The mainstay of treatment for NMO is immunosuppressive therapy but due to the uncommon nature of this disease, large controlled clinical trials are difficult and treatments are based on small case series. Steroids, azathioprine, intravenous immunoglobulin (IV IgG), plasmapheresis as well as an anti-CD20 monoclonal antibody have been used in various studies. [9] If untreated, it is associated with high morbidity in the form of visual loss, quadriplegia and mortality; although there is significant improvement in outcome with early and rapid treatment as compared to previous studies. [10],[11],[12],[13] Data regarding long-term follow-up of these patients especially from developing countries where it is still under-diagnosed and misdiagnosed, is scarce. Here we report, the epidemiological characteristics, clinical presentations, recurrence rate, treatment and response to therapy in 26 patients with NMO and NMO spectrum disorder.


   Methods Top


The study population consisted of patients with NMO, LETM from our prospectively maintained database during the period of January 2003-December 2012 who satisfied the NMSS criteria. Patients with recurrent ON or recurrent transverse myelitis with longitudinally extensive spinal cord lesions and seropositive for AQP4 autoantibodies were classified as NMO spectrum diseases. [14] The outcome was measured using modified Rankin scale (MRS). The patient who had relapses and remission with variable degree of recovery between episodes were labeled as polyphasic illness as compared to patients with simultaneous or closely related ON and LETM (<30 days) without recurrence, that is, monophasic illness. We performed observationally, retrospective analysis of this cohort, to study the epidemiological characteristics, clinical presentations, recurrence rate, treatment and response to therapy.


   Results Top


There were 26 patients (female: male, 21:5), the mean age of onset of symptom was 27 years (range 9-58 years, standard deviation [SD] =12) [Figure 1]. Twenty-one patients (80%) fulfilled NMSS criteria for NMO while rest 5 patients (20%) were considered as NMO spectrum disorder. Only three patients (11.5%) had a preceding history of viral illness, all in the polyphasic group. Seven patients (27%) had a monophasic illness, 19 patients (73%) had a polyphasic illness (female: male, 15:4). The median recurrence rate was 4/patient in the polyphasic group. Two patients had two relapses, five patients each had three and four relapses, two patients each had five and six relapses, seven and eight relapses in one patient each.
Figure 1: Bar diagram showing percentage wise distribution of patients in various age groups

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Among total 83 recurrent events, optic nerve alone was involved in 23%, LETM in 56.62%, both (ON and LETM) in 16.9% while brain stem features were present in 3.6% of patients in recurrence group [Figure 2]. One patient presented with recurrent vomiting before the development of myelitis [15] [Figure 3]. Eight patients (33%) showed CSF pleocytosis (predominantly lymphocytes). Maximum cell count in CSF was 75/mm 3 (range 2-75, mean 11, SD = 16). CSF protein ranged from 18 mg% to 70 mg%. Thirteen (50%) patient were tested for serum AQP4 antibody in the serum, out of which 8 (61%) were positive while 5 patients (39%) were negative. All patients received intravenous methyl prednisolone, 9 patients (35%) required further treatment for acute illness in view of unresponsiveness to the steroids. Of these, six patients (27%) received plasma-pheresis while 2 patients (12%) received IV IgG. One patient needed rescue plasma exchange when symptom worsening was noticed despite IV IgG treatment [Table 1].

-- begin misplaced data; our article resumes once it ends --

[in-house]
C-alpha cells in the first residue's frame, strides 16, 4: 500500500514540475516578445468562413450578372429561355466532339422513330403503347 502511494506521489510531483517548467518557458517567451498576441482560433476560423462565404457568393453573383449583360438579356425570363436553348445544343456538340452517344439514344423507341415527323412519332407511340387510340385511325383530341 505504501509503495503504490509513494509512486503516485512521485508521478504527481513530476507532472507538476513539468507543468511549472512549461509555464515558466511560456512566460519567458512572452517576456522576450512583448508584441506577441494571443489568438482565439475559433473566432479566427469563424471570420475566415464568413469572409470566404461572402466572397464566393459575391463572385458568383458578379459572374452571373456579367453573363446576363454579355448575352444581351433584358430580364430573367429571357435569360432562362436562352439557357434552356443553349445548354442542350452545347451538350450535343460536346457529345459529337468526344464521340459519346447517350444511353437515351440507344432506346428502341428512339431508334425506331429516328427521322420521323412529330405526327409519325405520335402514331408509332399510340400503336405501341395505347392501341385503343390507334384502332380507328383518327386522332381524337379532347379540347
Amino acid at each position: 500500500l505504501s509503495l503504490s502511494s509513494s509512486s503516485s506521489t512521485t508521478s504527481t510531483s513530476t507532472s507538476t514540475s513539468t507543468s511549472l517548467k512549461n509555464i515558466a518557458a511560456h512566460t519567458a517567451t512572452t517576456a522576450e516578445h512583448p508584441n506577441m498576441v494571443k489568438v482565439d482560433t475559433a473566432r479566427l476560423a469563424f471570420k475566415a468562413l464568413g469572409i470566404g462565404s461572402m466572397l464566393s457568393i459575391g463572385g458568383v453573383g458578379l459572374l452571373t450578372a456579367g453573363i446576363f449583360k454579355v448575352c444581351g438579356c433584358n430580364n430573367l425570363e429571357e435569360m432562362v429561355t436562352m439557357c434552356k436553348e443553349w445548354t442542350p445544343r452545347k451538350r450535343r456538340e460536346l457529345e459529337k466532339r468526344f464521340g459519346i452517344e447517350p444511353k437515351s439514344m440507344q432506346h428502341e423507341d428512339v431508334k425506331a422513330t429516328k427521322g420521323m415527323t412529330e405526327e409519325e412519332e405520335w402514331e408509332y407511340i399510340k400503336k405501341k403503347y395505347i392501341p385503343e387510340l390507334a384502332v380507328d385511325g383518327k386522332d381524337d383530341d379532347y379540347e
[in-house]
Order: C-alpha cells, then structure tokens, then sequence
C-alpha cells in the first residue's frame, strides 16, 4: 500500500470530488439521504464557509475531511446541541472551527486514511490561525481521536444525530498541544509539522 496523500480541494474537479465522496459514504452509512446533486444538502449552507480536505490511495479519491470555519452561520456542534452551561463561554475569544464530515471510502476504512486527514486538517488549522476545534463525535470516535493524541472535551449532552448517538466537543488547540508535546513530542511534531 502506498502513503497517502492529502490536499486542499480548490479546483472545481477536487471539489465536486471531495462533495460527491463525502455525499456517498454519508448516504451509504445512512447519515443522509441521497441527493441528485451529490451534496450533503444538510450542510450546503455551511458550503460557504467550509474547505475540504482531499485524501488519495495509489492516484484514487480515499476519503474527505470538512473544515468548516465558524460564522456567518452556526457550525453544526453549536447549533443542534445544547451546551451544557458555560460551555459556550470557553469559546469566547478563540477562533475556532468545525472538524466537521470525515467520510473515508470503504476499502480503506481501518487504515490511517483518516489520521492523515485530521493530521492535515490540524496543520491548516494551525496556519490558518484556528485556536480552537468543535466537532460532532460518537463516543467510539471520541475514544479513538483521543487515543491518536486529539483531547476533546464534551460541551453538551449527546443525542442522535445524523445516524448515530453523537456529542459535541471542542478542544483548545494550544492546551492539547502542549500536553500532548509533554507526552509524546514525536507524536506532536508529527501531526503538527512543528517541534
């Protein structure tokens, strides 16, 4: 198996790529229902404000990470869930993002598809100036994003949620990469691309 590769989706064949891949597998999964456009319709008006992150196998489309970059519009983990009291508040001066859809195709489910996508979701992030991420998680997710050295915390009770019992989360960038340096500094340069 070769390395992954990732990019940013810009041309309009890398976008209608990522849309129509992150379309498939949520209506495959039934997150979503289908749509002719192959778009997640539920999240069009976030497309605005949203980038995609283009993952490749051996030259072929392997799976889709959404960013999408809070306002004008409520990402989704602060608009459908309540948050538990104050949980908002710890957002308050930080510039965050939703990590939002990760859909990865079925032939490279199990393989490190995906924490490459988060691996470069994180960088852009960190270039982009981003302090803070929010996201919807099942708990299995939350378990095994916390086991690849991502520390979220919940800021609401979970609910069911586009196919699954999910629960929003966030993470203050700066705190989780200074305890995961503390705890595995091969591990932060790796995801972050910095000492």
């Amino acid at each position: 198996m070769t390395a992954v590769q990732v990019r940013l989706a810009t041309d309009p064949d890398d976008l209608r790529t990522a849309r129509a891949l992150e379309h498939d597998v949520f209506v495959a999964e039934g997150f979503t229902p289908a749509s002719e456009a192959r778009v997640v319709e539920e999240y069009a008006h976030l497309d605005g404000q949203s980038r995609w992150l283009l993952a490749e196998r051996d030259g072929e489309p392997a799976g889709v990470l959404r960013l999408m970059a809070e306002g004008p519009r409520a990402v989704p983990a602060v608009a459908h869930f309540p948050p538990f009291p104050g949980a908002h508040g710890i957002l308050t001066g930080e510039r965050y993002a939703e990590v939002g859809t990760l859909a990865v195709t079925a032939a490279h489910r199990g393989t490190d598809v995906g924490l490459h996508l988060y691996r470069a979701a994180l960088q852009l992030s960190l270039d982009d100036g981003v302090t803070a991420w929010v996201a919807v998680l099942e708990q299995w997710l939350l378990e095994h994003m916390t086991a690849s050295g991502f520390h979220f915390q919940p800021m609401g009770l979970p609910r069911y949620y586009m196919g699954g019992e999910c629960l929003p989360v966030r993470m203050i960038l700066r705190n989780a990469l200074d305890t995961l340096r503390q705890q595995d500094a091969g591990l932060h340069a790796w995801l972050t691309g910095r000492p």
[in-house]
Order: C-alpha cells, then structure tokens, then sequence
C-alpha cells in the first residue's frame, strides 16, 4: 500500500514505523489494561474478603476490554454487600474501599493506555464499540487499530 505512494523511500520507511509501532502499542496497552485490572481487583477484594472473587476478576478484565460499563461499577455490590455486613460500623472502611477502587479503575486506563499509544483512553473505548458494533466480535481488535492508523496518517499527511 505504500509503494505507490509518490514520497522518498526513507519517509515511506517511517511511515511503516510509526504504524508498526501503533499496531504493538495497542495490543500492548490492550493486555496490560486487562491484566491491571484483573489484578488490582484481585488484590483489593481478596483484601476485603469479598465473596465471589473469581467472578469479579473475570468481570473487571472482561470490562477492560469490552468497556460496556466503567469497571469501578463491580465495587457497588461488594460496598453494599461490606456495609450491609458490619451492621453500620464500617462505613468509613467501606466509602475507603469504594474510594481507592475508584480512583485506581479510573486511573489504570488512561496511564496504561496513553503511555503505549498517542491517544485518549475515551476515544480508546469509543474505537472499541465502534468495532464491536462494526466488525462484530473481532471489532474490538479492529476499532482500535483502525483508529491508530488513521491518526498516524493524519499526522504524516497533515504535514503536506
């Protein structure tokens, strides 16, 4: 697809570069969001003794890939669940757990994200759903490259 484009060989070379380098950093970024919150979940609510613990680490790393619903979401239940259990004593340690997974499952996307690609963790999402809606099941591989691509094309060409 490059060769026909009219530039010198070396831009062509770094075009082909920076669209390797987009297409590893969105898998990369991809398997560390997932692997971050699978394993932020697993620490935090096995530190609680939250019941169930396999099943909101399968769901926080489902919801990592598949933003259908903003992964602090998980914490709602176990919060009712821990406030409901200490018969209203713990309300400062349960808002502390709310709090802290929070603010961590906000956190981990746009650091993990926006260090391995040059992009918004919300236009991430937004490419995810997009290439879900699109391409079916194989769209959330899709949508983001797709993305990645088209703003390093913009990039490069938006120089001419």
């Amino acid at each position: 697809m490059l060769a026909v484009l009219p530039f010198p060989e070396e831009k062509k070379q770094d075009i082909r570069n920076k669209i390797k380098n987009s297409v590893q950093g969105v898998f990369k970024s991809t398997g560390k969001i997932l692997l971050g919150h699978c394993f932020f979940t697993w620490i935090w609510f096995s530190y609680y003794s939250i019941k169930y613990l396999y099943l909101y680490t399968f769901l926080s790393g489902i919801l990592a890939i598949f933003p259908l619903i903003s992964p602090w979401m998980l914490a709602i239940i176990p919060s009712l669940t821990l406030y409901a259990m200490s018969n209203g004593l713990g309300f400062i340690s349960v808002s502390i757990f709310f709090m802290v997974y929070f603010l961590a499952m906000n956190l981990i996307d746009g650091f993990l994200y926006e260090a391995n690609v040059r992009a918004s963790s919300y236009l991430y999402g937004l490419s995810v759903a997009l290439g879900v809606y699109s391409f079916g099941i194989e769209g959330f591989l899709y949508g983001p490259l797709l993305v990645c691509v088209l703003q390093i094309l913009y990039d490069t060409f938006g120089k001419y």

Figure 2: Bar diagram showing percentage wise distribution of site of recurrence

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Figure 3: (a) Sagittal T2-weighted cervical spine and brain stem, depicting patchy hyperintensities in cervico-medullary junction and segmental involvement of cervical spinal cord. (b) Axial fluid attenuation inversion recovery (FLAIR) image at the level of posterior fossa, demonstrating hyperintensity in the dorsal medullary region. (c) Axial FLAIR image at cervical level showing central cord hyperintensity. (d) Coronal T2-weighted image showing bulky optic nerves bilaterally. (e) Axial VIBE sequence showing enhancement of bilateral optic nerve. (f) T1 Postcontrast image showing enhancement extending up to prechiasmatic region

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Table 1: Demographic and clinical characteristics of study population

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Thirteen patients (50%) received disease-modifying agents for recurrences. (Azathioprine in 9, methotrexate in 1, mitoxantrone in 1 while monthly IV MP in 2). The mean duration of follow-up was 5 years. Patients who received monthly IV MP and Mitoxantrone were switched to azathioprine during recurrent illness when a correct diagnosis of NMO was made instead of previous diagnosis of MS. All patients had good outcome (MRS <3) except one who had poor visual recovery and no mortality was observed.

There was no difference in clinical presentation, CSF characteristics, AQP4 antibody positivity or long-term outcome of illness in the patients whose acute illness responded to IV MP alone or required other immunotherapy (IV IgG or plasmapheresis).


   Discussion Top


Neuromyelitis optica makes up a substantial proportion of inflammatory demyelinating disorders of the CNS in noncaucasian populations such as Afro-Brazilians (15%), East Asians (up to 48%) and Indians (9%). [16],[17],[18],[19] Previous studies has shown that in monophasic NMO men and women are affected equally but in the more frequent recurrent disease course (80-90%), women (ratio 5-10:1) are overrepresented. [1],[5],[6] The similar results were obtained in our study also with female to male ratio of 4:1, while in a previous study from India male predominance was noted, although, it could be due to bias towards male patients for admission and treatment. [12] The age of onset in NMO ranges from childhood to late adulthood with the decrease in the incidence after the fifth decade; the median age of onset is in the late 30's. [20],[21],[22] The mean age of onset in our study was 27 years, comparable to western cohorts. [20],[21],[22] An antecedent viral illness was reported in 30% of patients with monophasic and 23% of patients with recurrent NMO, [6] whereas 10% patients with polyphasic NMO. In our study cohort only 3 patients (11.5%) had preceding viral illness in the polyphasic group. In most of the series of NMO, recurrent course (80-90%) is common, while monophasic (10-20%) and primary or secondary progressive courses are rare. [1],[6],[10],[23] Similarly, the polyphasic course was noted in 73% of our patients. Intractable nausea and hiccough as a presentation of NMO due to inflammatory lesions in the dorsal medulla involving area prostema has been described in literature. [15]